“In an otherwise healthy animal, they should be pretty quick to recover, so I would not be totally panicked about what’s going on,” said Joel Harrington, a veterinarian at Waynesville Animal Hospital.
As to what, exactly, is going on, the answer so far is “not much.” Cases of the virus, which has seen outbreaks in cities across the eastern U.S. over the last few months, have been confirmed in Asheville, but vets in counties west of Buncombe have not yet seen any cases. Harrington hasn’t seen any. Neither have Maple Tree or Junaluska animal hospitals in Waynesville, Western Carolina Animal Hospital and Pain Clinic in Sylva or Noah’s Ark Animal Hospital in Franklin.
That said Asheville is not far. It’s certainly not out of the question that the canine flu could pop up at any moment.
“There’s a very reasonable chance that we will see some of it here at some point,” Harrington said. “The hope is that it’s minimized.”
The canine flu works much like the human flu. It causes fever, lethargy, upper respiratory problems and is generally a much more serious issue for very young, very old or immune-compromised dogs. Most dogs recover with no problem, but the flu can be fatal for animals that are weaker or don’t get the proper care.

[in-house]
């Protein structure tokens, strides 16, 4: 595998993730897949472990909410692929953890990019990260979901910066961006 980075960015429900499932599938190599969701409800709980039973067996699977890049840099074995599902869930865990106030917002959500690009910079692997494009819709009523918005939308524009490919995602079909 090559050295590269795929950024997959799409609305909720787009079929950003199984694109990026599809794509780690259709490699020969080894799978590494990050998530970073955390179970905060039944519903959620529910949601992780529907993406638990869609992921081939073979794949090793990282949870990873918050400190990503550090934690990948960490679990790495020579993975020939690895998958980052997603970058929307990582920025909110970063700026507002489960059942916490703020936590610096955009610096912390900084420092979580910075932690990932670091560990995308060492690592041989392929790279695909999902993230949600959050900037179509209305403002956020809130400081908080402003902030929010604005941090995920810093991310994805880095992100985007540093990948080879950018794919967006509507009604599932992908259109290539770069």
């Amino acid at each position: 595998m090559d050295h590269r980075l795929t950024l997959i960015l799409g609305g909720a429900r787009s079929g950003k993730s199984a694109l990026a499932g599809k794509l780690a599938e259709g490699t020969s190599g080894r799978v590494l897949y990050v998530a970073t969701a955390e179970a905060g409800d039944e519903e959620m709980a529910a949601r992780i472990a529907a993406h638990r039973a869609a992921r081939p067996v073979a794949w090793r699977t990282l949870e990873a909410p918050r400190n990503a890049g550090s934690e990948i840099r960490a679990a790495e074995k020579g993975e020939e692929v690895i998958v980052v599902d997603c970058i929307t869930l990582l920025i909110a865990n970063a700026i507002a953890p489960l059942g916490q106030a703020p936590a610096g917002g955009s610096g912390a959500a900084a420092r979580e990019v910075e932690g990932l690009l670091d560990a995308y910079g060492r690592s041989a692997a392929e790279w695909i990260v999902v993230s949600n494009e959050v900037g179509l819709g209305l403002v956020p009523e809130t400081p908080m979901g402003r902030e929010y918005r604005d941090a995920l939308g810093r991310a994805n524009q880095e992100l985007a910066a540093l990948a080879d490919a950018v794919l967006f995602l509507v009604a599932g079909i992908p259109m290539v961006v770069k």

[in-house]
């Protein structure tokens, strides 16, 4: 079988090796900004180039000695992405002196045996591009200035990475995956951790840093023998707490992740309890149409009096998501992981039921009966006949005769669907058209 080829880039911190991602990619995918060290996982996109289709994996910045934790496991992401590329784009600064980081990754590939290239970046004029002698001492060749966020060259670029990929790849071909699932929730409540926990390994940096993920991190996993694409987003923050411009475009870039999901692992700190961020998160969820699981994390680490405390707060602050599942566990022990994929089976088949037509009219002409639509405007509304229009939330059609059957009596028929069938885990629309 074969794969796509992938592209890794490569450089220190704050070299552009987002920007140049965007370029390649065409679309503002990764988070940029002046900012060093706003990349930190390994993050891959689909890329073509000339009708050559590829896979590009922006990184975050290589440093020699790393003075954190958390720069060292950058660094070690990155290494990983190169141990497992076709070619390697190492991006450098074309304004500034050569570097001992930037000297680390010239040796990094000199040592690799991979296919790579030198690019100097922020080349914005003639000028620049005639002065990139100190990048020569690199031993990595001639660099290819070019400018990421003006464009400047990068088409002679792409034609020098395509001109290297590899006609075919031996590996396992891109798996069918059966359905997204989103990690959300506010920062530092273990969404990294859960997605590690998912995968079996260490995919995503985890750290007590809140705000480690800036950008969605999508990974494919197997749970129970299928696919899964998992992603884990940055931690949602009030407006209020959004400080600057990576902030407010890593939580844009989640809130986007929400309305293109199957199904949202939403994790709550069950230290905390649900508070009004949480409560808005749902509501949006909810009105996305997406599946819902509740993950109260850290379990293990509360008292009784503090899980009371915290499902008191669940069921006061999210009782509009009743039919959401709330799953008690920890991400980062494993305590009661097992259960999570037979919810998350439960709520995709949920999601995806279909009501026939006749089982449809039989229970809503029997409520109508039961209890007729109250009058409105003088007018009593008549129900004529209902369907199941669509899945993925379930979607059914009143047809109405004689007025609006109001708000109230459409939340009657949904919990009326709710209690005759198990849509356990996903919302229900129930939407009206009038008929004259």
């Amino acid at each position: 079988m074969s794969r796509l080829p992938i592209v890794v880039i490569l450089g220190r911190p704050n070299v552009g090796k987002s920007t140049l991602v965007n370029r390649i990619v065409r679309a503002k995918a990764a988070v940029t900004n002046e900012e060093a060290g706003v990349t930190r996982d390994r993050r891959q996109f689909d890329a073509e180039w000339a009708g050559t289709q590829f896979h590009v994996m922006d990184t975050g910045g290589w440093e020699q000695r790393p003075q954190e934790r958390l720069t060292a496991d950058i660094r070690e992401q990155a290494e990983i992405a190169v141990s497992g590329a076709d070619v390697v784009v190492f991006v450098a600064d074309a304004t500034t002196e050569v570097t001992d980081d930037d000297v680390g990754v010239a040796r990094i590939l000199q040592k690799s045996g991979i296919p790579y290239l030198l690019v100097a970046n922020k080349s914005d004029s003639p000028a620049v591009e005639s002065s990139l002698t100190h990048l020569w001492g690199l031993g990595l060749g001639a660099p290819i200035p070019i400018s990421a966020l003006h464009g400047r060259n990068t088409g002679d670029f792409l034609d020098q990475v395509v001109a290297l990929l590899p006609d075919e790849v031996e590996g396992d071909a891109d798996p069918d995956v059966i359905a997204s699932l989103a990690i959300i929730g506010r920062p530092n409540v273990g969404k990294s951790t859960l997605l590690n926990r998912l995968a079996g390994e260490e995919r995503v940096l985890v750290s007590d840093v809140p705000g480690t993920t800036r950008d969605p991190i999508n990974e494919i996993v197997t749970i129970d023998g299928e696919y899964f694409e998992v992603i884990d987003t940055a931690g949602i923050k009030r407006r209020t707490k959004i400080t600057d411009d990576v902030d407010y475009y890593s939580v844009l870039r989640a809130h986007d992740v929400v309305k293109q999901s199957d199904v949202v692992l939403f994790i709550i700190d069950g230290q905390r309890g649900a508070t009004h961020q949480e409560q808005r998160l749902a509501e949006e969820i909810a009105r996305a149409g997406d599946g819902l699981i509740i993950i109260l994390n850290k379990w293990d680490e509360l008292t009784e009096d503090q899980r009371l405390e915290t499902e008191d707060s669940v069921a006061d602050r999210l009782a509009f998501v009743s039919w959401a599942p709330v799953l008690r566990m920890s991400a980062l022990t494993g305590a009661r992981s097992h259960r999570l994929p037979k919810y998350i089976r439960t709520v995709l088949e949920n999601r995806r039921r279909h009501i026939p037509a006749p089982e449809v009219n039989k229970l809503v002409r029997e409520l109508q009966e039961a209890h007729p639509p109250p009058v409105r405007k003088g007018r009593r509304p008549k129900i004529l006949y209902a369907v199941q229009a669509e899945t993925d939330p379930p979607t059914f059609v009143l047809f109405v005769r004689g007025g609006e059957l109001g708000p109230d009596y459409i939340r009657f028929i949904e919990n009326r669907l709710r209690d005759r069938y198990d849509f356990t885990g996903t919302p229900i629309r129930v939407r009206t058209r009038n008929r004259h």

And, just like when a human flu strain is going around, “We don’t freak out when this is going through,” said Dawn Todd, co-owner of Noah’s Ark. “We worry about nursing homes and the hospital. We worry about day cares. It’s the exact same thing with the canine flu.”
The best cure, Harrington said, is prevention. Until the flu’s swept through or the threat of it is gone, it’s best for dog owners to keep their animals away from places where dogs congregate, such as dog parks, and to make sure that groomers and kennels are asking the right questions of their clients to keep potentially sick animals out.
Canine flu is airborne, so animals can become infected without actually touching a sick animal. However, Harrington said, in open-air environments like parks the virus tends to dissipate quickly. Indirect contact is more of a concern indoors.
An infected animal will usually show symptoms after about five days but can become contagious as soon as two days after contact. Usually, animals are no longer contagious after 10 to 14 days.
There is a vaccine available for dog flu, but the strain currently of concern is different than the one that the available vaccine addresses. However, Harrington said, vaccination can still be helpful. The company’s guarantee says it will pay for testing and treatment for animals that contract the flu after being vaccinated, and even the wrong strain can give some protection, possibly reducing the severity of symptoms.
However, Harrington said, it’s important that anyone who suspects having an infected animal call ahead rather than taking their dog inside a waiting room full of flu-free animals.